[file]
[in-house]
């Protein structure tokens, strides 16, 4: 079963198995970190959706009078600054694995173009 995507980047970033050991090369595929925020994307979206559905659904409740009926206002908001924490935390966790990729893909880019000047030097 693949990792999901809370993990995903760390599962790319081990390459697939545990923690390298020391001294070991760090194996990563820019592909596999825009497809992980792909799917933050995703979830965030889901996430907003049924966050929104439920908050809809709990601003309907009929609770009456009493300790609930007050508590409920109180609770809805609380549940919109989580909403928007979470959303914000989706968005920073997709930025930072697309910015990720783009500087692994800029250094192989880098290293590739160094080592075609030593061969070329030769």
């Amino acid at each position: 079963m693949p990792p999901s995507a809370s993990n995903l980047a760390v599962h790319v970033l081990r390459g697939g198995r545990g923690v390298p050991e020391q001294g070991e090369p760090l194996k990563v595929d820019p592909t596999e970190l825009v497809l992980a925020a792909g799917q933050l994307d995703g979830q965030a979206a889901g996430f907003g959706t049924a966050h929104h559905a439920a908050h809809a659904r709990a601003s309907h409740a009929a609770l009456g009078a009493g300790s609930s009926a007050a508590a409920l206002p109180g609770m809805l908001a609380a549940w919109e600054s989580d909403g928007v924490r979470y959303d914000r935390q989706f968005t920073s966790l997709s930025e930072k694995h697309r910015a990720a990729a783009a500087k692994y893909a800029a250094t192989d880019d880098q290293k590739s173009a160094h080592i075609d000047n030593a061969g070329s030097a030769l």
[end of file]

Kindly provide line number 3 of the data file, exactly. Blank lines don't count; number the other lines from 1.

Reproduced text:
């Amino acid at each position: 079963m693949p990792p999901s995507a809370s993990n995903l980047a760390v599962h790319v970033l081990r390459g697939g198995r545990g923690v390298p050991e020391q001294g070991e090369p760090l194996k990563v595929d820019p592909t596999e970190l825009v497809l992980a925020a792909g799917q933050l994307d995703g979830q965030a979206a889901g996430f907003g959706t049924a966050h929104h559905a439920a908050h809809a659904r709990a601003s309907h409740a009929a609770l009456g009078a009493g300790s609930s009926a007050a508590a409920l206002p109180g609770m809805l908001a609380a549940w919109e600054s989580d909403g928007v924490r979470y959303d914000r935390q989706f968005t920073s966790l997709s930025e930072k694995h697309r910015a990720a990729a783009a500087k692994y893909a800029a250094t192989d880019d880098q290293k590739s173009a160094h080592i075609d000047n030593a061969g070329s030097a030769l």